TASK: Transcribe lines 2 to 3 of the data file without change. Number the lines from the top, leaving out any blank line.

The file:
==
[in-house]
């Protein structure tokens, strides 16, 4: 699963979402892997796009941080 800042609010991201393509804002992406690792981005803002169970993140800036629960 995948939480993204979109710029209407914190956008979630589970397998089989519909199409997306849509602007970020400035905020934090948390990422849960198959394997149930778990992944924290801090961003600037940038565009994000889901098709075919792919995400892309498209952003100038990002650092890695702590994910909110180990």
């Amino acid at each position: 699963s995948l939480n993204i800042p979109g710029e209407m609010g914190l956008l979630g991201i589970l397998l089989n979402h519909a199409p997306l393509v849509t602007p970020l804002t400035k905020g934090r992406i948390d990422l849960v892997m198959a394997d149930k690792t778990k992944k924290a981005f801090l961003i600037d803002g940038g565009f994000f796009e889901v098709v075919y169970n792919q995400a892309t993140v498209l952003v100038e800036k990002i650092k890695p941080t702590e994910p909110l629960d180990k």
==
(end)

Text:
């Protein structure tokens, strides 16, 4: 699963979402892997796009941080 800042609010991201393509804002992406690792981005803002169970993140800036629960 995948939480993204979109710029209407914190956008979630589970397998089989519909199409997306849509602007970020400035905020934090948390990422849960198959394997149930778990992944924290801090961003600037940038565009994000889901098709075919792919995400892309498209952003100038990002650092890695702590994910909110180990």
């Amino acid at each position: 699963s995948l939480n993204i800042p979109g710029e209407m609010g914190l956008l979630g991201i589970l397998l089989n979402h519909a199409p997306l393509v849509t602007p970020l804002t400035k905020g934090r992406i948390d990422l849960v892997m198959a394997d149930k690792t778990k992944k924290a981005f801090l961003i600037d803002g940038g565009f994000f796009e889901v098709v075919y169970n792919q995400a892309t993140v498209l952003v100038e800036k990002i650092k890695p941080t702590e994910p909110l629960d180990k």